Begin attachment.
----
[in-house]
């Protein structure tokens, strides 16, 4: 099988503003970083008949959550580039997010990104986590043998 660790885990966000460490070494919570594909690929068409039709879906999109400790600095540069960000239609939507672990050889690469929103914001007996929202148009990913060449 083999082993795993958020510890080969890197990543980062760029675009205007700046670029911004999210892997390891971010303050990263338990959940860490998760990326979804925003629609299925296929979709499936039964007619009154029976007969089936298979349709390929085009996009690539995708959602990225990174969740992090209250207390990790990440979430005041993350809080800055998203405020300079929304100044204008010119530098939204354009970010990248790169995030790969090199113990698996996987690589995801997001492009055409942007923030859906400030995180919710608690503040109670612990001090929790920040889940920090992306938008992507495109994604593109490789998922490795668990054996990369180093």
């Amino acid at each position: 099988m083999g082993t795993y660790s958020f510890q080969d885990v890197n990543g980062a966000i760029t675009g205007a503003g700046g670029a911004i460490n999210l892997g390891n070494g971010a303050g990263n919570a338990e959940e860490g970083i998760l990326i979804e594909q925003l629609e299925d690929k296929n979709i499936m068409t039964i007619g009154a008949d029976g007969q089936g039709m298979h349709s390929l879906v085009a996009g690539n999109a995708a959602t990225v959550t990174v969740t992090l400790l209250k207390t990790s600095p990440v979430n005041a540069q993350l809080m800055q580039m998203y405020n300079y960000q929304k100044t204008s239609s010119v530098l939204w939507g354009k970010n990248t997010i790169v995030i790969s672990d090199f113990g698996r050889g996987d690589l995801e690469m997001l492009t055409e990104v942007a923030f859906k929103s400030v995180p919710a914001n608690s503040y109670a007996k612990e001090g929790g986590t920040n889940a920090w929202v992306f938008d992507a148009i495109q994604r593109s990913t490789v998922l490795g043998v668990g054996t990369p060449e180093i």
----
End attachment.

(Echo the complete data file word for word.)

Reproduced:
[in-house]
């Protein structure tokens, strides 16, 4: 099988503003970083008949959550580039997010990104986590043998 660790885990966000460490070494919570594909690929068409039709879906999109400790600095540069960000239609939507672990050889690469929103914001007996929202148009990913060449 083999082993795993958020510890080969890197990543980062760029675009205007700046670029911004999210892997390891971010303050990263338990959940860490998760990326979804925003629609299925296929979709499936039964007619009154029976007969089936298979349709390929085009996009690539995708959602990225990174969740992090209250207390990790990440979430005041993350809080800055998203405020300079929304100044204008010119530098939204354009970010990248790169995030790969090199113990698996996987690589995801997001492009055409942007923030859906400030995180919710608690503040109670612990001090929790920040889940920090992306938008992507495109994604593109490789998922490795668990054996990369180093």
């Amino acid at each position: 099988m083999g082993t795993y660790s958020f510890q080969d885990v890197n990543g980062a966000i760029t675009g205007a503003g700046g670029a911004i460490n999210l892997g390891n070494g971010a303050g990263n919570a338990e959940e860490g970083i998760l990326i979804e594909q925003l629609e299925d690929k296929n979709i499936m068409t039964i007619g009154a008949d029976g007969q089936g039709m298979h349709s390929l879906v085009a996009g690539n999109a995708a959602t990225v959550t990174v969740t992090l400790l209250k207390t990790s600095p990440v979430n005041a540069q993350l809080m800055q580039m998203y405020n300079y960000q929304k100044t204008s239609s010119v530098l939204w939507g354009k970010n990248t997010i790169v995030i790969s672990d090199f113990g698996r050889g996987d690589l995801e690469m997001l492009t055409e990104v942007a923030f859906k929103s400030v995180p919710a914001n608690s503040y109670a007996k612990e001090g929790g986590t920040n889940a920090w929202v992306f938008d992507a148009i495109q994604r593109s990913t490789v998922l490795g043998v668990g054996t990369p060449e180093i």